The first stage of the review has been ‘input’ from a variety of sources:

Firstly, Keith Blackburn and John Clark led several workshops, here at church and in small groups, helping people to understand the profile of our church provided by the National Church Life Survey.

Secondly, we have heard ‘stories’ from people who are part of our church, specifically stories about what it was that drew them to this community, has enriched their faith during their time here and what they hope to see happen in our future.

And there have been the workshops. Unfortunately, one of these has had to be delayed for early in September, but the two that we have had have been very stimulating. Anne and Richard Mallaby took us back to the 10 signposts from Diana Butler Bass’s book, Christianity for the Rest of Us that we explored in our sermons at the beginning of year, and encouraged us to ask the question: which of these ‘signposts’ or spiritual disciplines will best guide us, best match our identity and best meet our needs? And, last Sunday, Scott Higgins came and talked about three models for being faithful Christians in a changing and a challenging society, how we affirm diversity in our community, while freeing our members to speak and act for justice, and how we might preserve authentic faith in the future.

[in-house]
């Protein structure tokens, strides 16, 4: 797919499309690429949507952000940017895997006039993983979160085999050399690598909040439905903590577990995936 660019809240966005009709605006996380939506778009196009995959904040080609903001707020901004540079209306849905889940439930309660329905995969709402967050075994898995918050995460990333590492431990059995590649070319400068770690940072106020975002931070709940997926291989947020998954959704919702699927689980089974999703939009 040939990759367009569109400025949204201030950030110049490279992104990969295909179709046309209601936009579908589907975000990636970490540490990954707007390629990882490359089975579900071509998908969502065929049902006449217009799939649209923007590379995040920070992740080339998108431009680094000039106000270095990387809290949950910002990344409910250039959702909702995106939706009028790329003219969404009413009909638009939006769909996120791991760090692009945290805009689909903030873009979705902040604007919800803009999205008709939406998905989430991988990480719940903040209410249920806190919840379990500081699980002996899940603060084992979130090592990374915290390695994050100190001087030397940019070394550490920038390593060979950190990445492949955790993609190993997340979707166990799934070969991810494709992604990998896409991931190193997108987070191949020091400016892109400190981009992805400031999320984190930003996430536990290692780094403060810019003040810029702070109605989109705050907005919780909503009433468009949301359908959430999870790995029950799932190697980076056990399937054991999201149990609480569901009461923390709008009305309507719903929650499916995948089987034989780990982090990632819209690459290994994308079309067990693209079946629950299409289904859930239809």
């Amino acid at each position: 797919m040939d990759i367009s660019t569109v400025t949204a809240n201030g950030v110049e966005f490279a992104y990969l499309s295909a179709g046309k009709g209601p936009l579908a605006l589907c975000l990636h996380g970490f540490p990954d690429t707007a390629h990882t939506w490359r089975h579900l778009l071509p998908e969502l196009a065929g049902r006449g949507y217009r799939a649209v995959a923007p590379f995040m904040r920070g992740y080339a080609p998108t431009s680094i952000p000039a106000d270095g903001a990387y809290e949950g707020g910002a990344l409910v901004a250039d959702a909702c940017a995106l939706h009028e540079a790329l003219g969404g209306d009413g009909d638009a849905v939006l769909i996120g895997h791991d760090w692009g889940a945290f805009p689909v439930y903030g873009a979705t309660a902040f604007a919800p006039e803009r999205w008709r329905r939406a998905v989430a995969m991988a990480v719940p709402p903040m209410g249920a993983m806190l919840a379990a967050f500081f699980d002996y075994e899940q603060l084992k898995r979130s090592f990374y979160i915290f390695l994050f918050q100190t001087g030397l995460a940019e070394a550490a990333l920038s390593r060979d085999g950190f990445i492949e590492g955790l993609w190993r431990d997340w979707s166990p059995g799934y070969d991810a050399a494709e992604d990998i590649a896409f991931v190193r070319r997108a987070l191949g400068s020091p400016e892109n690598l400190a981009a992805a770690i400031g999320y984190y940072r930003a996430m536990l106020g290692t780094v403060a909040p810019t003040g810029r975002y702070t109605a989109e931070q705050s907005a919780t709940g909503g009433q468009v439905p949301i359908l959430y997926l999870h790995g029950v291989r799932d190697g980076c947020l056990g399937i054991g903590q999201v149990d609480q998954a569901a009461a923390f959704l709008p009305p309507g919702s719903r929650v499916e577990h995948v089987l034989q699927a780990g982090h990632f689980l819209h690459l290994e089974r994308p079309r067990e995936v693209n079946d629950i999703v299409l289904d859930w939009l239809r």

And all of us bring our own life experiences and reflections and reading and thinking. These, too, are part of our gathered reflections.

This weekend ‘Ears to Hear’ marks the end of the input phase and the beginning of the ‘reflection’ phase; where we consider our identity as a community of faith and how that shapes our mission, and we have been delighted to have the skills of Ann Lock helping us bring our reflections together this weekend.

The reflection phase is not over! During the next week, I will be preparing a summary of thinking and reflections to date, and on Sunday, 10th September (‘Signpost Sunday’ I’m calling it!) you are all invited to help ‘draft’ – from our reflections this weekend and our ongoing prayers – a set of goals that affirms who we are as a church and where God is calling us to go in the future.

Guide us, O thou great Jehovah,
pilgrims through this barren and blessed land.


John Morrison – 6 August 2017

Last Sunday afternoon we had the first workshop of the input phase of our Church Review. Richard & Anne Mallaby led us in a creative exploration of the theme Deepening our Spirituality as a Church. The session included input from them, personal reflection on various items of art and symbolism, and group work. The 10 signposts of renewal in Christianity for the Rest of Us, which we recently studied, provided a useful framework.